When you train, be sure you have worked on your halts first—the horse must halt square and straight and stand with relaxation. Before you start the rein-back work, you may need to teach the horse to back from a voice command with you on the ground. Using your hand or the butt of the whip on the chest in a tapping motion along with the give and take on both reins with the command “back” will usually give the horse the right idea. When he is confident on the ground, then mount and give it a try. You may need a ground person for a few times.

Remember your aids must be very clear to the horse. Your halt should have your legs at the girth with a slight pressure and your seat firmly in the saddle. In preparation for the rein-back, move both legs slightly behind the girth and lighten your seat (“open the back door”). Squeeze softly with both legs into an elastic but firm connection (“closing the front door”). As soon as you feel the horse stretch to the bit and start to take a step back, relax your hand and leg aids.

Credit: CarltonPhotography.com 2. The rein-back ends as the fi rst diagonal pair steps back once again.

Credit: CarltonPhotography.com 2. The rein-back ends as the fi rst diagonal pair steps back once again.

Never teach the horse to run backward. Ask for one step at a time and give many rewards. Eventually, you can ask for the correct number of steps with the horse waiting for your aids.

Do rein-backs on the rail. If your horse has a tendency to get crooked, be sure your halt is in a bit of a shoulder fore position. To keep the horse straight, it is helpful to use a little bit of “indirect rein of opposition” with your inside rein moving a little toward your outside hip.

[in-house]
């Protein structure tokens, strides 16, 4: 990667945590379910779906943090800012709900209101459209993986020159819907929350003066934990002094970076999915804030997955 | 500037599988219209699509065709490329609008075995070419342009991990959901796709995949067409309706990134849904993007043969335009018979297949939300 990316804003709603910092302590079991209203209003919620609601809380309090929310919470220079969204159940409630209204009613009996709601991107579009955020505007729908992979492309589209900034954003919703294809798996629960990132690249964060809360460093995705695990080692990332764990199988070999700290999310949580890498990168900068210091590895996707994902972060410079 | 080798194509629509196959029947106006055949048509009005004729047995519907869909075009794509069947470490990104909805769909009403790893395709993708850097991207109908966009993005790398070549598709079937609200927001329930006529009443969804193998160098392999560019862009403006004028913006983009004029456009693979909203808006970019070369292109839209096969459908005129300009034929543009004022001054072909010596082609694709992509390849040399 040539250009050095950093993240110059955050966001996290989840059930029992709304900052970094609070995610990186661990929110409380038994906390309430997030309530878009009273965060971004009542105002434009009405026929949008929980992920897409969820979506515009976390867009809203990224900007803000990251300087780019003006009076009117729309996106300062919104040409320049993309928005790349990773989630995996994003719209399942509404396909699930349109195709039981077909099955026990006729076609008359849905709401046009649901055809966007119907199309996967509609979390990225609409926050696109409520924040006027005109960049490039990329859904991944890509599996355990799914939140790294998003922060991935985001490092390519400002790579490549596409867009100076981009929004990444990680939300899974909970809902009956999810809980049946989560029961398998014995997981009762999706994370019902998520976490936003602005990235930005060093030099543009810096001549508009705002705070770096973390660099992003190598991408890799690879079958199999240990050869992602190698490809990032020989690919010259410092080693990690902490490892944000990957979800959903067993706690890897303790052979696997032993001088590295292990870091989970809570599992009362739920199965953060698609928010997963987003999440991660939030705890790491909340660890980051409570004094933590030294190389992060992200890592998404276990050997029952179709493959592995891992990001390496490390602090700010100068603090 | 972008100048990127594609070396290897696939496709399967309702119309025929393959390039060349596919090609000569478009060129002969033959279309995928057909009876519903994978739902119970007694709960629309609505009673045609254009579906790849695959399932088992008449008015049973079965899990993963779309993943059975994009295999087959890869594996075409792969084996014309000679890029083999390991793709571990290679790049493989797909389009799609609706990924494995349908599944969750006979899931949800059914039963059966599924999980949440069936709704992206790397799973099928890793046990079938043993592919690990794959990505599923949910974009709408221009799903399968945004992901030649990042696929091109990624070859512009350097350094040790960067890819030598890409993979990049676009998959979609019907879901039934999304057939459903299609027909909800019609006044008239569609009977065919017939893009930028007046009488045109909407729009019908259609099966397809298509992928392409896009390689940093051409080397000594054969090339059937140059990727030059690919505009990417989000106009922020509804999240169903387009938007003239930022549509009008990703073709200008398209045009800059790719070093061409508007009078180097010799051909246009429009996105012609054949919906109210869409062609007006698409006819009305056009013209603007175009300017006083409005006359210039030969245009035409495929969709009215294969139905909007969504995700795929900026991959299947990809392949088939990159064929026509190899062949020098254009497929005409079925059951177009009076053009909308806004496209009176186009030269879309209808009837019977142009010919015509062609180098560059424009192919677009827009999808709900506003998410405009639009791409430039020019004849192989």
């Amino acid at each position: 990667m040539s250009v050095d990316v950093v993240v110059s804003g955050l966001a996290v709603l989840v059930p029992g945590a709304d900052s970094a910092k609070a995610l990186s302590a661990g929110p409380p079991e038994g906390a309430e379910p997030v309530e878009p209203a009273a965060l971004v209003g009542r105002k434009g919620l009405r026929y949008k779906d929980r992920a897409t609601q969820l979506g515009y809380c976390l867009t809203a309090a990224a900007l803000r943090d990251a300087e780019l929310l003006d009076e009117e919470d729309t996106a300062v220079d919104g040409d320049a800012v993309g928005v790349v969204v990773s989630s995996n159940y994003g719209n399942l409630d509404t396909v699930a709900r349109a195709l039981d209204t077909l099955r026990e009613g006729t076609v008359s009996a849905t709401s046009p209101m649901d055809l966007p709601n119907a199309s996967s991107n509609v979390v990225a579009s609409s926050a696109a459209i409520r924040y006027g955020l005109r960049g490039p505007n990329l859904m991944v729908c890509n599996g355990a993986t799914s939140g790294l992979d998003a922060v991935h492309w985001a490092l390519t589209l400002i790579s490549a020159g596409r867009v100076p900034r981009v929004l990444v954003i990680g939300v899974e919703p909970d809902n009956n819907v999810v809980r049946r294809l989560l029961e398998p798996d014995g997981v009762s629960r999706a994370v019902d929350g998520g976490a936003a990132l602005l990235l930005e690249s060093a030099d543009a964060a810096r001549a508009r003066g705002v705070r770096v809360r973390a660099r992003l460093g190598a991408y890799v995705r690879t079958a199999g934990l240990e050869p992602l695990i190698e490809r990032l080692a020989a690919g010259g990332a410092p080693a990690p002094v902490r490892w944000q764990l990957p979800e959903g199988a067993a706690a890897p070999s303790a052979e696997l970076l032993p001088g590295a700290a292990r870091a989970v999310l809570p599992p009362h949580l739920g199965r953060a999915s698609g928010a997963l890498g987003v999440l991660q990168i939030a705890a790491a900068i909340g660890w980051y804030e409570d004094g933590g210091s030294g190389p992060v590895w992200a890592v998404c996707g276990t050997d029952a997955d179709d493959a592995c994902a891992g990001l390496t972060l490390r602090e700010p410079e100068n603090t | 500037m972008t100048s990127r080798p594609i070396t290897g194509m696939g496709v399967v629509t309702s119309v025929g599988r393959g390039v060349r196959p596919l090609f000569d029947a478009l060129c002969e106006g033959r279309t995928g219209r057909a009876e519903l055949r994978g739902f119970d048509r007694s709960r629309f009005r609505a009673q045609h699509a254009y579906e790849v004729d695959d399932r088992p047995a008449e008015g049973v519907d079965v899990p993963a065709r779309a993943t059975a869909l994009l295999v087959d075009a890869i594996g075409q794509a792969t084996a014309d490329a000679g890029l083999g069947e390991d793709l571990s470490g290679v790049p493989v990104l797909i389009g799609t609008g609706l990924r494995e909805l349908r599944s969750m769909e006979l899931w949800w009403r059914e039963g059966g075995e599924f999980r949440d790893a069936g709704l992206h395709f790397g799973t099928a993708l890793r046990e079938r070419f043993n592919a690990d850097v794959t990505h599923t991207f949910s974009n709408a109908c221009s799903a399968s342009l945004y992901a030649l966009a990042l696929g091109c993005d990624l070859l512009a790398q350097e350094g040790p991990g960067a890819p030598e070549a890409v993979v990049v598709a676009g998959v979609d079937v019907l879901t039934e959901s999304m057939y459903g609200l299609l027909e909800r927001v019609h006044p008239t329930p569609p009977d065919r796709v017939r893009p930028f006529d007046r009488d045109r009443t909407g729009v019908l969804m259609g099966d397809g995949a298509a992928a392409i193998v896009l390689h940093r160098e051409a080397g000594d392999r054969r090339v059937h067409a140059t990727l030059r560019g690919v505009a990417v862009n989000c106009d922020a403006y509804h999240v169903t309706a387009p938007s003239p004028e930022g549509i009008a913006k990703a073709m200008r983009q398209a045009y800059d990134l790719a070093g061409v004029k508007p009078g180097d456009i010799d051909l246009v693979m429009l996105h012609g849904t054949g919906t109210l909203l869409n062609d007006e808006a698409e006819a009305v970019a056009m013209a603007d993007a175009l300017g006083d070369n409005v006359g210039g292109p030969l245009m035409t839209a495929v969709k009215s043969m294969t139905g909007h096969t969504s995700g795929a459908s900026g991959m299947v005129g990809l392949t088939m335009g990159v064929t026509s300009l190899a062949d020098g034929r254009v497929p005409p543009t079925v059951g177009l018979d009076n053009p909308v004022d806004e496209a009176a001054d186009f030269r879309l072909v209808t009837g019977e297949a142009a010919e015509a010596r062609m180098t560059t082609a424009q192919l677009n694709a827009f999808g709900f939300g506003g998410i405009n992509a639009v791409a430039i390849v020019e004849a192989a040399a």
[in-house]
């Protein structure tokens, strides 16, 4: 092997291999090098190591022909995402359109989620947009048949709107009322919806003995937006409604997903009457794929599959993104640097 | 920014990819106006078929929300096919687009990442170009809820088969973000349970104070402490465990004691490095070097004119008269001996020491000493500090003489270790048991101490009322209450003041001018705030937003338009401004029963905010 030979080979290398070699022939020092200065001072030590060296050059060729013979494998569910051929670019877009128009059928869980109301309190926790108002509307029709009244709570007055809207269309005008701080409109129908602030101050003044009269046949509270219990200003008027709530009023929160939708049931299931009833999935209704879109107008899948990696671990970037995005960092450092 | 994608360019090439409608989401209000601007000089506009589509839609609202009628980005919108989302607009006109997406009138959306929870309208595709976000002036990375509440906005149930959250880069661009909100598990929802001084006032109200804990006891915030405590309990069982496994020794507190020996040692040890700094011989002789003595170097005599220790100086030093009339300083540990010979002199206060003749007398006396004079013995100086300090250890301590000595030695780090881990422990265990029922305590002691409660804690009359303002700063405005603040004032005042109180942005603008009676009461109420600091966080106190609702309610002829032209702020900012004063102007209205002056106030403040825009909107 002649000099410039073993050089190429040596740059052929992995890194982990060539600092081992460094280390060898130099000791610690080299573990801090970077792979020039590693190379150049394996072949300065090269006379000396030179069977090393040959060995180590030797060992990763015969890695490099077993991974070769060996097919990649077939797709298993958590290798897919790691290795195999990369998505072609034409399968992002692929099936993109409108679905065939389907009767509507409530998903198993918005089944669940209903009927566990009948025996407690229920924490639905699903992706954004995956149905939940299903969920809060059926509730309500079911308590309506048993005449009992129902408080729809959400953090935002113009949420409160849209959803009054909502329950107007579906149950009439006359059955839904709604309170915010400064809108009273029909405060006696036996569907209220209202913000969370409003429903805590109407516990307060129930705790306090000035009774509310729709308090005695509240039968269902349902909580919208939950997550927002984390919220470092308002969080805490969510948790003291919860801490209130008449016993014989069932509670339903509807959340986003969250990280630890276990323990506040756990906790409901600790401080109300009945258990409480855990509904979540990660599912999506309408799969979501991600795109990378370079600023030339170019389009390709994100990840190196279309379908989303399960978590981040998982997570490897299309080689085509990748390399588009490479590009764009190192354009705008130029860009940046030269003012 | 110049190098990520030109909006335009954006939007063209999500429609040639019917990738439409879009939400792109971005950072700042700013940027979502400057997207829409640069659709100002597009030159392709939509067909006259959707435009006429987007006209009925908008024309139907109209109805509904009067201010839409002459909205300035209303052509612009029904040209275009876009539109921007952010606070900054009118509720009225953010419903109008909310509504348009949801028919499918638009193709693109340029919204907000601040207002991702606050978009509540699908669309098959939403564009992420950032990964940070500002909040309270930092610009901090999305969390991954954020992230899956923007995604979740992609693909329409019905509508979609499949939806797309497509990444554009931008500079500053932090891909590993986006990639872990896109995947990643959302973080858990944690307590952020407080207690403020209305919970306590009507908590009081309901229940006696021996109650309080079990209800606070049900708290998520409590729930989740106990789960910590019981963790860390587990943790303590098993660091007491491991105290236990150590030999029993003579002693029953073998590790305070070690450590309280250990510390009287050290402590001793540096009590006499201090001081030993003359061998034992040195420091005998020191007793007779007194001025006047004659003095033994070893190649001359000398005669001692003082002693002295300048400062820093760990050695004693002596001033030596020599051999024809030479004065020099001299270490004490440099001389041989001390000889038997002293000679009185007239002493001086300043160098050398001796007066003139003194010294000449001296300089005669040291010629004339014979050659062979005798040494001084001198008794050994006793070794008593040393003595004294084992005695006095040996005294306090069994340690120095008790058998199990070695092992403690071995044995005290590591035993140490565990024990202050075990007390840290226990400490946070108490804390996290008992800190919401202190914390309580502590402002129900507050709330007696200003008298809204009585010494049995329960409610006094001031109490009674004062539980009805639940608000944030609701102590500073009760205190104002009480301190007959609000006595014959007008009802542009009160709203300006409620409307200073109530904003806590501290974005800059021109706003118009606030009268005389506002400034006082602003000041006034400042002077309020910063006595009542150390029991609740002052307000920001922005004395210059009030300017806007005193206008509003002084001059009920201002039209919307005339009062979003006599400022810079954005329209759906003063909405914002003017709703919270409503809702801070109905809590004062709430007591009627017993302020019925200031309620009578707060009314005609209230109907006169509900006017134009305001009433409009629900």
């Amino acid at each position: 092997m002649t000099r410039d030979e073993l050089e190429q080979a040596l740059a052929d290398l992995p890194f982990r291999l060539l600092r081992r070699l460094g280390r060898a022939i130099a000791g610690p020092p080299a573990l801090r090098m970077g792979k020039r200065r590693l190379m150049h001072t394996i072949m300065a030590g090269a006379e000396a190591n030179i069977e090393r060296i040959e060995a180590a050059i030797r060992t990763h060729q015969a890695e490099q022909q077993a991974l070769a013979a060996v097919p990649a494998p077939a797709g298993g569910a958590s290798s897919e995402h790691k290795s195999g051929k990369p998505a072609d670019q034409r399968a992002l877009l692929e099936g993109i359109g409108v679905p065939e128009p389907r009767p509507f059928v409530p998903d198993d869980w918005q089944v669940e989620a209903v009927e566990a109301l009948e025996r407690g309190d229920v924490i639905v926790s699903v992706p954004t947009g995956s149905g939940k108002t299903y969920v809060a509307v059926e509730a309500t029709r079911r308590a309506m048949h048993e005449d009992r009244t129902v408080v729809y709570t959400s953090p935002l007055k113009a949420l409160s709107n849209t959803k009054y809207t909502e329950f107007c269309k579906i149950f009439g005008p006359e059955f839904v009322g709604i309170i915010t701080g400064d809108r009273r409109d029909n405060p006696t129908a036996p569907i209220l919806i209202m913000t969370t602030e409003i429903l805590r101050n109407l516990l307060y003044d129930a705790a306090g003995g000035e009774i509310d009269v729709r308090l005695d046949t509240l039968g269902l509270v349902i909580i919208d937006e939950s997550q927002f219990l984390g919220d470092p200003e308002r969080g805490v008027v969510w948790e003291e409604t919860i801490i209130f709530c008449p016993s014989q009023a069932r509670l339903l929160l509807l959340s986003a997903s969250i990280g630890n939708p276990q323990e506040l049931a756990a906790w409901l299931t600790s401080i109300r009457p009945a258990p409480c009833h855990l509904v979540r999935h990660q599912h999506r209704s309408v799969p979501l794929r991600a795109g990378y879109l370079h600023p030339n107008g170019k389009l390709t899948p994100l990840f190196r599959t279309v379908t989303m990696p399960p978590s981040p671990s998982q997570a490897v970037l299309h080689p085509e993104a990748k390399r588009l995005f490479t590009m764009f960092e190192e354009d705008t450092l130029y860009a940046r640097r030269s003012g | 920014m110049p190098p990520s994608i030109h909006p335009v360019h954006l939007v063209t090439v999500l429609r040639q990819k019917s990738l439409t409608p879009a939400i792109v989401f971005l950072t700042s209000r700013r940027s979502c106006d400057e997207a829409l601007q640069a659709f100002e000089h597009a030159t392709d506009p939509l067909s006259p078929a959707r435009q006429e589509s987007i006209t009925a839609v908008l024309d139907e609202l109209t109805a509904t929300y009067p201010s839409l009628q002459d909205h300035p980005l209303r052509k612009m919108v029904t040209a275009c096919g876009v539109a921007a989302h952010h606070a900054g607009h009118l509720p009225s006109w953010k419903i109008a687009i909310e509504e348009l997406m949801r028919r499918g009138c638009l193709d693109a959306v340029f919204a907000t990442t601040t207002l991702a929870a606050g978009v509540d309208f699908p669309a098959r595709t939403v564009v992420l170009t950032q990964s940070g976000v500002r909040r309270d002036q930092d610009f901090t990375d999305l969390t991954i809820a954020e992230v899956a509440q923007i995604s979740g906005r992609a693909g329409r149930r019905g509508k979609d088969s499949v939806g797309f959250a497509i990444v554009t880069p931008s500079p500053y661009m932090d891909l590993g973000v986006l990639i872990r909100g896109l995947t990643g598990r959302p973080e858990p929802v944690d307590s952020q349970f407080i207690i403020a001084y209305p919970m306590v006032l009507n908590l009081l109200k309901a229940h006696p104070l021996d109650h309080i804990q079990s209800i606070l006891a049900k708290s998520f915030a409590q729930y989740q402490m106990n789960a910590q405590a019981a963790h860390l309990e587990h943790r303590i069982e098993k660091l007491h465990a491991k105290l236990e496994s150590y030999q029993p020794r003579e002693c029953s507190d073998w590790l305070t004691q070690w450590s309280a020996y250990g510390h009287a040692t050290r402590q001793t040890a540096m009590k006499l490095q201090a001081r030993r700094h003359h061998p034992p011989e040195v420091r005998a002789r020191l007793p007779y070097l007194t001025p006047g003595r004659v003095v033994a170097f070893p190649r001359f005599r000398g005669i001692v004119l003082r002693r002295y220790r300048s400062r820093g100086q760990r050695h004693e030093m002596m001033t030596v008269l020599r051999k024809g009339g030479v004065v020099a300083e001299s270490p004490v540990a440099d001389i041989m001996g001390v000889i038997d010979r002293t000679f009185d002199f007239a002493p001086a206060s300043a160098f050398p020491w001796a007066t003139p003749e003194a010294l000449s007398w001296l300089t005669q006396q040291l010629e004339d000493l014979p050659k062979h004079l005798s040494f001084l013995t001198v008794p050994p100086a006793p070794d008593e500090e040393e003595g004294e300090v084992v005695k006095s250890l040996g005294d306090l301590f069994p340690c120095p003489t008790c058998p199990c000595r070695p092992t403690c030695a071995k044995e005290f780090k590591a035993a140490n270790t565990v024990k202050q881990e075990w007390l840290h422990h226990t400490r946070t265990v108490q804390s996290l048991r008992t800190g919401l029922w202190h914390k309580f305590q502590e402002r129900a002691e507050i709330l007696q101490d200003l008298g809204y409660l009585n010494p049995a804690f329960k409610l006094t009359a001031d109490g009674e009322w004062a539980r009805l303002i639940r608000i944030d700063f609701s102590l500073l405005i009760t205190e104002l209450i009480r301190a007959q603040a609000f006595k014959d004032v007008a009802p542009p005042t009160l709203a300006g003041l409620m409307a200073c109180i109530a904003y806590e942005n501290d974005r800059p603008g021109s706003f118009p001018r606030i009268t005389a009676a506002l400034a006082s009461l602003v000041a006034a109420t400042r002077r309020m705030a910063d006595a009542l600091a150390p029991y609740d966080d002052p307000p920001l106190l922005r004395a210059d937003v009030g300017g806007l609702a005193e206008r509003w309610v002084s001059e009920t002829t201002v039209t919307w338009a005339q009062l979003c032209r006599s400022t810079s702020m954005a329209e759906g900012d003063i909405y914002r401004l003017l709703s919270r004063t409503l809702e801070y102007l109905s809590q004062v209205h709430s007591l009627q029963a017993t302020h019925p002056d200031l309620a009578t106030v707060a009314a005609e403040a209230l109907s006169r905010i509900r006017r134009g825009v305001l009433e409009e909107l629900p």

The willingness of the horse to move backward is important. As the rider, be sure to keep an elastic give and take on the reins so the horse can maintain the self-carriage and the good neck placement. Do not try to pull the horse backward. If during the movement, your horse starts to get stiff, don’t continue asking for the rein-back because any problems will only get worse. Better to have one less step back than to show major resistance in the movement.

Credit: CarltonPhotography.com 3. When this pair touches the ground, ask the horse to walk forward. Mary Ann Grant demonstrates.

Credit: CarltonPhotography.com 3. When this pair touches the ground, ask the horse to walk forward. Mary Ann Grant demonstrates.

The rein-back tells the judge a lot about the horse’s training. The rider should not waste the 10 points it can give you. Remember that this is a movement where any horse can get a 10, so make it is a highlight.

Janet Foy is an FEI 4* and USEF “S” and Sport Horse “R” breed judge. As a rider, she earned her USDF bronze, silver and gold medals. She is a member of the USEF International High Performance Dressage Committee and teaches judges’ training programs nationwide. The author of Dressage for the Not-So- Perfect Horse, she is based in Colorado Springs, Colorado.

Credit: Nan Rawlins

Credit: Nan Rawlins